Nested like a rare gem between the Tyrrhenian Sea and the massifs of the Madonie Park, Cefalù is a
small medieval town in the province of Palermo (about 70 km away).
In itself it contains the history, art and Sicilian landscape beauty: a seaside resort considered for its suggestive beaches (such as La Caldura and Salinelle) and one of the most beautiful villages in Italy.
It was inhabited since prehistoric times, in the 4th century, it became, a small Hellenistic port. In
this period its name was born: Κεφαλοίδιον (Kefaloidion), from the Greek “kefa” or “kefalé”, that
means “head”, due to its strategic position on top of the fortress.
It was conquered by the Greek, Syracusan, Roman people, it reached its maximum beauty in the Byzantine era. In this period the urban layout was modified, moving the city centre from the flat land to the fortress. It has been unchanged over the centuries, the cobblestones of the Cefalù’s fortress cover medieval streets, and lead us to the most interesting cultural sites; one of the most important is, without doubt, the Cathedral Basilica of the Transfiguration.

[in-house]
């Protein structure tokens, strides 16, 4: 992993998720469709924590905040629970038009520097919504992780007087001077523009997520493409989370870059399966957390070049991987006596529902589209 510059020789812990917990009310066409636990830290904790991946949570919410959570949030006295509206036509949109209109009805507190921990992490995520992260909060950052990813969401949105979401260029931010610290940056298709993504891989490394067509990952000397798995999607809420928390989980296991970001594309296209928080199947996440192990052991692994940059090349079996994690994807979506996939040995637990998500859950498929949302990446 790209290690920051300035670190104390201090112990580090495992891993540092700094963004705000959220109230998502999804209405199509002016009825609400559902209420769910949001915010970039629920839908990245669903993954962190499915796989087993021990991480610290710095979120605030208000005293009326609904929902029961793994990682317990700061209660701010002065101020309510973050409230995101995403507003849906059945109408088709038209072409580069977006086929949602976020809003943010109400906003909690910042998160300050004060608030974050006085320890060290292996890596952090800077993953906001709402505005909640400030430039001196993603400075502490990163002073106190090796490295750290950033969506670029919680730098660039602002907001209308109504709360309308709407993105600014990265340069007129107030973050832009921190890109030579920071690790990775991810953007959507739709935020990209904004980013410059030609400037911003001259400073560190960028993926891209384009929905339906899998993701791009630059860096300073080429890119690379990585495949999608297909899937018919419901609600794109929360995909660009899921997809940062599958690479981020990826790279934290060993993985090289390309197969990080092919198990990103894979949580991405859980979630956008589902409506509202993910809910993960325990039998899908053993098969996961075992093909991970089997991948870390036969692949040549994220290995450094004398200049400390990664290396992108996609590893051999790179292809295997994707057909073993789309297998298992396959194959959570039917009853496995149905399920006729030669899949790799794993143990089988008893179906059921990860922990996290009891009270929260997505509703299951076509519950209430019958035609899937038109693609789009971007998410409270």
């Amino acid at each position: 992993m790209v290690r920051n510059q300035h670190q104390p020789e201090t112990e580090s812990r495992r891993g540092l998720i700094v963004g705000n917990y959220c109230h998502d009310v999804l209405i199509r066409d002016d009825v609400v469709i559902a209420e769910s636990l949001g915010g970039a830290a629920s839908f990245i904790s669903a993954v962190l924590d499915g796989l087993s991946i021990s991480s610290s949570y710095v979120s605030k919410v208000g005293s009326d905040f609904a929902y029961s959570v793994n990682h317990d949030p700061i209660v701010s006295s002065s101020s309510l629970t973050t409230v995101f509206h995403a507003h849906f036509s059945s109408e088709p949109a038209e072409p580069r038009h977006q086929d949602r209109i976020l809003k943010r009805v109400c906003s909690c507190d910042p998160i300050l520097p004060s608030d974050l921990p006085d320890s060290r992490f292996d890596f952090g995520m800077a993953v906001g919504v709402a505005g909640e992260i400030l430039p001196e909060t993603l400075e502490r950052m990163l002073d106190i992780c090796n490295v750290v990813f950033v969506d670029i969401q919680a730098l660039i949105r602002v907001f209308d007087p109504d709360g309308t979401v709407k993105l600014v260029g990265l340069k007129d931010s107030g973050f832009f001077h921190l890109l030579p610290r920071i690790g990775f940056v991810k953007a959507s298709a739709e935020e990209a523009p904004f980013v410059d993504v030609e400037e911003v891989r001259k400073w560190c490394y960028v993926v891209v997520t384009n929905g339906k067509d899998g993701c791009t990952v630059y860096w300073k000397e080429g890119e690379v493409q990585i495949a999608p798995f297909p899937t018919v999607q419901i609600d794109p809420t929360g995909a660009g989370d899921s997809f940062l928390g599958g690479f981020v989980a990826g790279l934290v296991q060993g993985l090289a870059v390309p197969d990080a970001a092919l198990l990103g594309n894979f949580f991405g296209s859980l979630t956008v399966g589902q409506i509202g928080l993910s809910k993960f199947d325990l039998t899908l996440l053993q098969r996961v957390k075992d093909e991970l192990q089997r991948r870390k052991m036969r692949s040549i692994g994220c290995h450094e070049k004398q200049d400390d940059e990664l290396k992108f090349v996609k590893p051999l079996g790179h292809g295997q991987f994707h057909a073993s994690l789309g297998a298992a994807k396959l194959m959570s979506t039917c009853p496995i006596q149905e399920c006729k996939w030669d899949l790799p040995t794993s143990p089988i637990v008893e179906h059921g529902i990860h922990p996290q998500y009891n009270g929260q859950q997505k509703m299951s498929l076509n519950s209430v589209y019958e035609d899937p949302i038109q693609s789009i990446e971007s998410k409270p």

There is a legend that tells us that Ruggero II arrived in the port after a terrible storm and he ordered to build a cathedral in honor to the Holy Savior. Works began in 1131 and in 1145 Ruggero II commissioned mosaics and porphyry sarcophagi destined for his own burial and that of his wife. The architecture is complex: Norman influences (such as the main towers) mix with Arabian and fifteenth-century structures. Inside it is divided into three naves crossed by an imposing transept. The mosaic decoration which is considered the flagship: a Christ Pantocrator dominates the apse, the index and the middle fingers united indicate its human and divine nature, the other joined fingers symbolize the Trinity. The remaining representations are devoted to the figure of the Virgin Mary accompanied by the archangels and other biblical characters. Since 2015, the cathedral has become part of the UNESCO World Heritage.
Cefalù is unique and can’t be missed as a fundamental destination in western Sicily. The famous writer Leonardo Sciascia said: “there is no tourist that traveling through Sicily – even if has little interest in arts- between Palermo and Messina- that doesn’t feel obliged and willing to stop in Cefalù […]”.